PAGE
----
KS: Childqueen set you on a journey of self love and realization. What questions are currently guiding you?
KB: I had a really dark summer and I think I’ve been operating under this assumption that it’s not okay to need people. All summer I was just saying ‘It’s not okay to need people. It’s not okay for friends to support you. It’s not okay to lean on your parents. It’s not okay to need romantic validation.’ — all of these things. I was just like, ‘It’s not okay. You need to be able to self-regenerate and cells regenerate constantly.’ Then at the end of the summer I had a moment where I realized that it is okay. Especially as somebody who’s been so self-sufficient and somebody who’s a very obvious feminist, it was really hard for me to admit that it’s okay to want a romantic partner. There’s this big part of me as a feminist that’s like, ‘you don’t need anybody.’ And then there’s another part of me that’s like, ‘actually, everybody does need a little help sometimes.’
KS: Like there’s a fear that it shows weakness?
KB: Yeah, absolutely. And I think it does. And guess what? We’re all weak. We’re all human. We’re all stressed, mortal beings and it’s okay to be weak. I’m a gym rat and do a lot of bodybuilding stuff. And I let that slip in the last couple months and even being able to say, ‘hey, it’s okay that you can’t lift what you were lifting three months ago. It’s okay to be weak sometimes.’ That’s what this last little chapter has been about. I think more hurtful than actually being weak is the stigma around being weak. As humans we are built to work together and be together, and working under solitary confinement has its limits. Our strong bonds balance our fragility organically.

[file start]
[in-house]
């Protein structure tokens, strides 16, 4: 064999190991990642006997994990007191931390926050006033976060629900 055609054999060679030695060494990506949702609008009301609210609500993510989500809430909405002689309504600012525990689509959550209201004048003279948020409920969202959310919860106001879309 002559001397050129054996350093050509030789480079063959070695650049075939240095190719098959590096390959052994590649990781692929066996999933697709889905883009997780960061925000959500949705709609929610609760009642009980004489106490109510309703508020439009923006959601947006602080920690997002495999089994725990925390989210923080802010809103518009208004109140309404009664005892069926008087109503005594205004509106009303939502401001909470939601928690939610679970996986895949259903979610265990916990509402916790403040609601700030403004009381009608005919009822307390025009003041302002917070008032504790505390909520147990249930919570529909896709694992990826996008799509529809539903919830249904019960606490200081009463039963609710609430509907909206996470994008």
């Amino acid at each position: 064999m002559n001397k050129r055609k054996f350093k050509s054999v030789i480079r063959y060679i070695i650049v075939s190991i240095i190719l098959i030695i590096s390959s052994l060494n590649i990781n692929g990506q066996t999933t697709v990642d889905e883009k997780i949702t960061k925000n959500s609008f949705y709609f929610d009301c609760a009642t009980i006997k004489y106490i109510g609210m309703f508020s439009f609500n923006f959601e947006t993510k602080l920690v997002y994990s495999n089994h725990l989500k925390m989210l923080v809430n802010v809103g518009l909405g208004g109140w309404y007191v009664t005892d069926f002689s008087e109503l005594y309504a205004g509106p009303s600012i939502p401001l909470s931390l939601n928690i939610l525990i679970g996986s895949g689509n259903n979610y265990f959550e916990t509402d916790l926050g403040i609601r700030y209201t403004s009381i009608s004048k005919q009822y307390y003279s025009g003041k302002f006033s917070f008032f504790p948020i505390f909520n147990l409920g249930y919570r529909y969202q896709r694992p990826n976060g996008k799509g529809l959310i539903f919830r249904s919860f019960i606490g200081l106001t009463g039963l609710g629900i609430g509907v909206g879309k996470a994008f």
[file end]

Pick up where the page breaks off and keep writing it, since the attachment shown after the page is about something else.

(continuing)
KS: Now that you can need other people what does that bring to your life?
KB: I’m much more chill. I think I’m always trying to solve things. And usually when they get better is when I realize they don’t need solving. It’s not actually a problem unless I say it’s a problem. That’s how I’ve been feeling. There’s probably less problems in our